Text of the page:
What is the 'Pareto Principle'
The Pareto principle is a principle, named after economist Vilfredo Pareto, that specifies an unequal relationship between inputs and outputs. The principle states that 20% of the invested input is responsible for 80% of the results obtained. Put another way, 80% of consequences stem from 20% of the causes; this is also referred to as the "Pareto rule" or the "80/20 rule."!--break--This principle serves as a general reminder that the relationship between inputs and outputs is not balanced. For instance, the efforts of 20% of a corporation's staff could drive 80% of the firm's profits. In terms of personal time management, 80% of your work-related output could come from only 20% of your time at work. In Pareto's case, he used the rule to explain how 80% of the wealth is controlled by 20% of the country's population.
Example of the Pareto Principle in Real Life
The Pareto principle can be applied in a wide range of areas such as manufacturing, management and human resources. It has been adopted by a variety of coaching and customer relationship management (CRM) software programs. A financial advisory business commonly uses the Pareto principle to help manage its clients. The business is dependent on the advisor’s ability to provide excellent customer service, as its fees rely on its customer’s satisfaction. However, not every client provides the same amount of income to the advisor. If an advisory practice has 100 clients, according to the Pareto principle, 80% of the financial advisor’s revenue should come from the top 20 clients. These 20 clients have the highest amount of assets and the highest fees charged.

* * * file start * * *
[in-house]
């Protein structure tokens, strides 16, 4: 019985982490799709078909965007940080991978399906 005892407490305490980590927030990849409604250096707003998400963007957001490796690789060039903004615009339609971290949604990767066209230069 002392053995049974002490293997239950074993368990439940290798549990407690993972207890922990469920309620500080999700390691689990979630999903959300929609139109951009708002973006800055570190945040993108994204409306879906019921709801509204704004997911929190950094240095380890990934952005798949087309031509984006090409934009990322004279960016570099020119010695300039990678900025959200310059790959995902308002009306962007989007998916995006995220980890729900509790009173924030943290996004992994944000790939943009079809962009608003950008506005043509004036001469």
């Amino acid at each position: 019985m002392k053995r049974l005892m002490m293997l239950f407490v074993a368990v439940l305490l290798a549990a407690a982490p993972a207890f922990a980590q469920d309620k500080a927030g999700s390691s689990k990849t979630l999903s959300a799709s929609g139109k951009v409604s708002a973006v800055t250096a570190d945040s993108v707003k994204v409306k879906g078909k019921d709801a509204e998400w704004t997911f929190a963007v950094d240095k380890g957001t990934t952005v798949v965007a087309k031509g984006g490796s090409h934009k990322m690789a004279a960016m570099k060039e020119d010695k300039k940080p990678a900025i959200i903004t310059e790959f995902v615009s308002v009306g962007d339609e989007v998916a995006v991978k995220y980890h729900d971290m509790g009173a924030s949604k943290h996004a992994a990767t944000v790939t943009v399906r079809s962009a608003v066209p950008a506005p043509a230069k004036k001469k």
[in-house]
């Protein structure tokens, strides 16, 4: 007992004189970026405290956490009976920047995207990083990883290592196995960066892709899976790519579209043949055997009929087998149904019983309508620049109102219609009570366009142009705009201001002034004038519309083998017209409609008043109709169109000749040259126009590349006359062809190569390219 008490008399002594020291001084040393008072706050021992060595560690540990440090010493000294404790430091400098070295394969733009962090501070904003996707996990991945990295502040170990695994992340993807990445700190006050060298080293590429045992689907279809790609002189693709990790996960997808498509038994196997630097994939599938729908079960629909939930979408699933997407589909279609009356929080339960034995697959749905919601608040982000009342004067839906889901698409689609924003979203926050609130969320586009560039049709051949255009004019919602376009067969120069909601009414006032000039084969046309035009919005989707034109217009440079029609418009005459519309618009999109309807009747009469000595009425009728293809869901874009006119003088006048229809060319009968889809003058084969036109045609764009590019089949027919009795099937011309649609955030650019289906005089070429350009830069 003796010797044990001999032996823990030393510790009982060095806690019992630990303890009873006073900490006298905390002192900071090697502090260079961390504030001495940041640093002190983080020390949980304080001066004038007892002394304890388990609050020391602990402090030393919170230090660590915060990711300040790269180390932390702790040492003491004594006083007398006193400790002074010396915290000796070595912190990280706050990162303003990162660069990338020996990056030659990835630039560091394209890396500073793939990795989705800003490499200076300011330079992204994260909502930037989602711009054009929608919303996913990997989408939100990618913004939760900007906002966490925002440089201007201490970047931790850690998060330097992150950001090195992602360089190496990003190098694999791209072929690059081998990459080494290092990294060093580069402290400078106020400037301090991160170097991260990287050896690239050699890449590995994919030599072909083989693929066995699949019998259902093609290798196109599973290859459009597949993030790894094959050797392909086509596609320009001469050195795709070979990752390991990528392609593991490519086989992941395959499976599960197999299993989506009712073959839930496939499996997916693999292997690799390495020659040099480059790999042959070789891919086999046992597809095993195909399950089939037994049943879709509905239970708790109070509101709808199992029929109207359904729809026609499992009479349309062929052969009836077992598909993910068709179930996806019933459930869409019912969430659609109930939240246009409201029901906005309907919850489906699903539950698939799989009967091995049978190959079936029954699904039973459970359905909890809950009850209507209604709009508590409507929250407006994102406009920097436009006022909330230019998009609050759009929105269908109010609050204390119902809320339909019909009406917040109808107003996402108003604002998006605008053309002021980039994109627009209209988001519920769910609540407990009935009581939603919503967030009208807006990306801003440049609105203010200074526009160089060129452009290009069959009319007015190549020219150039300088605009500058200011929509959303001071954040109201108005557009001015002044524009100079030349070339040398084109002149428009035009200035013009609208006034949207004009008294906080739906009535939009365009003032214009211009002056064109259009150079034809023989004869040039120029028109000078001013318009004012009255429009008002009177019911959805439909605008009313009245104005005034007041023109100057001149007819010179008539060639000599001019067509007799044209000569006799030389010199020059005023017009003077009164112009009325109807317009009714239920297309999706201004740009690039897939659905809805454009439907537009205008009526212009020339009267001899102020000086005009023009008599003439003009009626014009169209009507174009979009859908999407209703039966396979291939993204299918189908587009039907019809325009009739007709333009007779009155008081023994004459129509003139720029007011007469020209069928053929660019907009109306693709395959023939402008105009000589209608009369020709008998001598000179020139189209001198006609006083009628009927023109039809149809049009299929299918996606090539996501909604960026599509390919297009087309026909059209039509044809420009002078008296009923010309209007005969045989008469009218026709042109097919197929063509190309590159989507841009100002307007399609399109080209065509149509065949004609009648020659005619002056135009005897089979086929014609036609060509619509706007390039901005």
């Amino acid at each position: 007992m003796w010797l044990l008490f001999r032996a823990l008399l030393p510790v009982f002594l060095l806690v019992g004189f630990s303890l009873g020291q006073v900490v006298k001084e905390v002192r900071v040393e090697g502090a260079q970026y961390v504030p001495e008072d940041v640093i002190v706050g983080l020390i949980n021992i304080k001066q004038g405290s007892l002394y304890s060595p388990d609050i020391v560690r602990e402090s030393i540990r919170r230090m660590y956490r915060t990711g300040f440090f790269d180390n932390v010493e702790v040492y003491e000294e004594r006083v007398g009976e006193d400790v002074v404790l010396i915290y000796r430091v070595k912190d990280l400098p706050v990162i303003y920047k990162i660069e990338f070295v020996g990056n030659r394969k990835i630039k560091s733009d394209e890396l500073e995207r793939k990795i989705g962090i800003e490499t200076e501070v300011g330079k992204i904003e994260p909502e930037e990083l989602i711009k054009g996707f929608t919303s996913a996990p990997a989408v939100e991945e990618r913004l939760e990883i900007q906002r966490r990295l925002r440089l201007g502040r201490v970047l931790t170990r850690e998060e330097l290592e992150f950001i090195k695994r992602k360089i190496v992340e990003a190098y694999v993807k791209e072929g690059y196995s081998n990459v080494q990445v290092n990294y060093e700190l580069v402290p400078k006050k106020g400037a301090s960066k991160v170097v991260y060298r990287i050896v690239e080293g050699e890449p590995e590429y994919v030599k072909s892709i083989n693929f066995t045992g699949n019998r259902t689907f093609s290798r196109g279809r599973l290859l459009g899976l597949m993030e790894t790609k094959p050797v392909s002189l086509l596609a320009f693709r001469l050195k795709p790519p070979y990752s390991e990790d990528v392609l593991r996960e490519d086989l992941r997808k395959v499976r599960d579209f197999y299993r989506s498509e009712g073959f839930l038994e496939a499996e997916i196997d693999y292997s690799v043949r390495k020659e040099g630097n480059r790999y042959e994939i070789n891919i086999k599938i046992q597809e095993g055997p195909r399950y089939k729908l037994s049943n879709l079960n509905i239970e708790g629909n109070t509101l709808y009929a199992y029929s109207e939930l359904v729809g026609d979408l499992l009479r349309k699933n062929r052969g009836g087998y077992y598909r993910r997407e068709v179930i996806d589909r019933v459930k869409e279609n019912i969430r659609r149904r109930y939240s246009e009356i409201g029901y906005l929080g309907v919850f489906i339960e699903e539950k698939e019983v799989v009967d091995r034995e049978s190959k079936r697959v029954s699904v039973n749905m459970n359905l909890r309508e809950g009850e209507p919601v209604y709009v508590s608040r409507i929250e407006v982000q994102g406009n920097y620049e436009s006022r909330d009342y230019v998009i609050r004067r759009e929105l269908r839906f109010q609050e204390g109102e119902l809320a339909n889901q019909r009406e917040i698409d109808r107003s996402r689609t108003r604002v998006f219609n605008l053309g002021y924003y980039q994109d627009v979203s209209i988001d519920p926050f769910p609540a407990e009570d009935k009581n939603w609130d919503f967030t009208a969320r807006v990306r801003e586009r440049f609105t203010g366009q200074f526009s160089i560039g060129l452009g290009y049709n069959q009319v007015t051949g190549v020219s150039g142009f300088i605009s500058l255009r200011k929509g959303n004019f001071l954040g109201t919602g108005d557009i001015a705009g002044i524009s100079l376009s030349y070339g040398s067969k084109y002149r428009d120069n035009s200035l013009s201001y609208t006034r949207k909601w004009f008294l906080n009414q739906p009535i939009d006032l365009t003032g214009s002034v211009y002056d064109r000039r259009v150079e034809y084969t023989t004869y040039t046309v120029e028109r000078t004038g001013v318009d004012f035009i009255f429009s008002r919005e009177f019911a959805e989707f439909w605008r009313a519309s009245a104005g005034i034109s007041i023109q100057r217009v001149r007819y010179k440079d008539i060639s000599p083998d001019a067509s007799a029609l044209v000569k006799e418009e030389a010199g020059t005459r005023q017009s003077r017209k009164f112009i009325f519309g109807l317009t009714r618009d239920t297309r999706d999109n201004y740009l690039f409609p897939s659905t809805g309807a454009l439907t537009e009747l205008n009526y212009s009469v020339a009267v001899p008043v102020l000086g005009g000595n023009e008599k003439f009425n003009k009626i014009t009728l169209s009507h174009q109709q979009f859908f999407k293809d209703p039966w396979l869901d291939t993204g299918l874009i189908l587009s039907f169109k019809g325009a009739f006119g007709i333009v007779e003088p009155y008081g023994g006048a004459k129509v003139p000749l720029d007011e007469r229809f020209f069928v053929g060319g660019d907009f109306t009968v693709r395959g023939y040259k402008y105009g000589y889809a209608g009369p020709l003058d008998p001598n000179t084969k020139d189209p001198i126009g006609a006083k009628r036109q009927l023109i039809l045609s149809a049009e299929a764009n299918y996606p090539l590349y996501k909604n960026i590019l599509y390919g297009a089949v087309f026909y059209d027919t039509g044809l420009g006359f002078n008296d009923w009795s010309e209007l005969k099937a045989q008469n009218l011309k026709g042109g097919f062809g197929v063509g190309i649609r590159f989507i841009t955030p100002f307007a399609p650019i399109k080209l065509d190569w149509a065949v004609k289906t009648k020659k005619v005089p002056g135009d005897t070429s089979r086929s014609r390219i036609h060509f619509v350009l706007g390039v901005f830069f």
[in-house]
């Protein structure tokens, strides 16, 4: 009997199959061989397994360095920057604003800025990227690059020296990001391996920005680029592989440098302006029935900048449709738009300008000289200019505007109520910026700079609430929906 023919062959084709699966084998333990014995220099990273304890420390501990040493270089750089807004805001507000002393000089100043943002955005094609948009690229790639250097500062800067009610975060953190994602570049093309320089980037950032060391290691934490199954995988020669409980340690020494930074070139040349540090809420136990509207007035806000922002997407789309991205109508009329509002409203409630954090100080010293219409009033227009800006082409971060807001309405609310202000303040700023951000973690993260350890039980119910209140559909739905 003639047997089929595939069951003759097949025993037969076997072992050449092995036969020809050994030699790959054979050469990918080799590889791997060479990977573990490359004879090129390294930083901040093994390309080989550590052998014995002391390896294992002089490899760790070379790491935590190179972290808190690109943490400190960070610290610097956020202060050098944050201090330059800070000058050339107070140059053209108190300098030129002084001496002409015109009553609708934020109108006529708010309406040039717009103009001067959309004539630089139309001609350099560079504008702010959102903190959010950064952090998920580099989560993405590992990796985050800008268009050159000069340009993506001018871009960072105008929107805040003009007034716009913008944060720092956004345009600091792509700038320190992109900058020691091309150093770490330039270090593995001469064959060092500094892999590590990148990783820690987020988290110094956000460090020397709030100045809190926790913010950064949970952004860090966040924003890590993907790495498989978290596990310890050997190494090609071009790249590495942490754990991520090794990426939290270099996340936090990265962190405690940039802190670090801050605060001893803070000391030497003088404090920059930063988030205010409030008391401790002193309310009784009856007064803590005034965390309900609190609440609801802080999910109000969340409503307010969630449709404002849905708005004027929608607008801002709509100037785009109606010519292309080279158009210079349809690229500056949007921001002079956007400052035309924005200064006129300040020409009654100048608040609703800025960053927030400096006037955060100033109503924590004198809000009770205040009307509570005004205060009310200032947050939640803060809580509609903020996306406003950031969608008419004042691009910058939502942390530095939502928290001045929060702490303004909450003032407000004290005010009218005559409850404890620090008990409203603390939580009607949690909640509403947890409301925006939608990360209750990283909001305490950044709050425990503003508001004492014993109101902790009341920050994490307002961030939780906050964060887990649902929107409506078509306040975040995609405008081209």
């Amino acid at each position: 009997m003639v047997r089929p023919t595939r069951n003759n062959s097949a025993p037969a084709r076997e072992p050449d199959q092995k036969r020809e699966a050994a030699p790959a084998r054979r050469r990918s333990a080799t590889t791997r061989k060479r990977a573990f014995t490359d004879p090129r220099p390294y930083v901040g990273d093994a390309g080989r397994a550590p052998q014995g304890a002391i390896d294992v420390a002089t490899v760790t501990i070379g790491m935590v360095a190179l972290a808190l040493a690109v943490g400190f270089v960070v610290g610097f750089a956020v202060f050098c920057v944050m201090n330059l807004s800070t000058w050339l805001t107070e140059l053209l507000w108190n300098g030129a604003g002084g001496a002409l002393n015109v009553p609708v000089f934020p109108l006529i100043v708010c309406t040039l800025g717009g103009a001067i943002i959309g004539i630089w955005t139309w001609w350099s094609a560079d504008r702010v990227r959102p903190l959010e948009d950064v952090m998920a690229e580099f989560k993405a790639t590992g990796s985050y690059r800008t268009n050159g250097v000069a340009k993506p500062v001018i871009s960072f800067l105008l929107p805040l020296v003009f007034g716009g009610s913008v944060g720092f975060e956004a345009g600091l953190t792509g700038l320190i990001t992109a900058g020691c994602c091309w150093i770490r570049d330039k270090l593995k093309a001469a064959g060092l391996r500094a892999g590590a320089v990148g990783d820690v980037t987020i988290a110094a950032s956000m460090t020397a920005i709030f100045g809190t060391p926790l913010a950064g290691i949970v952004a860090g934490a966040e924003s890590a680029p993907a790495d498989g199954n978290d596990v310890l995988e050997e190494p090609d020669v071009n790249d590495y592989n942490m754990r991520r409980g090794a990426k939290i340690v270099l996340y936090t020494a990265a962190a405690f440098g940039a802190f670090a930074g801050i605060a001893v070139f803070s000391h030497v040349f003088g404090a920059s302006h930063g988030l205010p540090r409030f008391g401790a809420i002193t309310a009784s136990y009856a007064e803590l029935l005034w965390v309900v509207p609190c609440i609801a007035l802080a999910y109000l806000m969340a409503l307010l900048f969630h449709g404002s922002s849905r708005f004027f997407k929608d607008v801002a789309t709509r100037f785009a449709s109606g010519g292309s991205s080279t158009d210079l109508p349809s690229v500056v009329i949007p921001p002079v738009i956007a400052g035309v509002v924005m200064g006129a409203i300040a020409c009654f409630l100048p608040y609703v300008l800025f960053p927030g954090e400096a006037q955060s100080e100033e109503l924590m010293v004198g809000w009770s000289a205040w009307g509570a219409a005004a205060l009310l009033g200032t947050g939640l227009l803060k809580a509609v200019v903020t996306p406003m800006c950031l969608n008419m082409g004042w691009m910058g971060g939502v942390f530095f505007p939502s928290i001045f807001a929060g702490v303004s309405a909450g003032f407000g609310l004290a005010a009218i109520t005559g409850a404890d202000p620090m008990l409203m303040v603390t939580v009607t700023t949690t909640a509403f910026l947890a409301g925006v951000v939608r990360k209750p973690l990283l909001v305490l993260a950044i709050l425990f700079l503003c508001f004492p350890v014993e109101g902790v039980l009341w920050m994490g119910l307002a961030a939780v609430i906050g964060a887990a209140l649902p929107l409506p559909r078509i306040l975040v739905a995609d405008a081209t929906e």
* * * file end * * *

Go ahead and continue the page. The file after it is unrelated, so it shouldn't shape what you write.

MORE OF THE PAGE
The Pareto principle seems simple but is hard to implement for the typical financial advisor. The principle suggests that since 20 clients are paying 80% of the total fees, they should receive at least 80% of the customer service. Advisors should spend most of their time cultivating the relationships of their top 20 clients. However, as human nature suggests, this does not happen. Most advisors tend to spread out their time and services without regard to a client’s status. If a client calls and has an issue, the advisor deals accordingly, regardless of how much income the client actually brings in to the advisor.
Advisory practices that have adopted the Pareto principle have seen improvement in time management, productivity and overall client satisfaction. The principle has also led to advisors focusing on replicating their top 20% of clients, knowing that adding a client of that size immediately affects the bottom line.
The Pareto principle can be applied to many businesses, especially those that are client-service based. It can also be applied on a personal level. Time management is the most common use for the Pareto principle, as most people tend to thinly spread out their time instead of focusing on the most important tasks.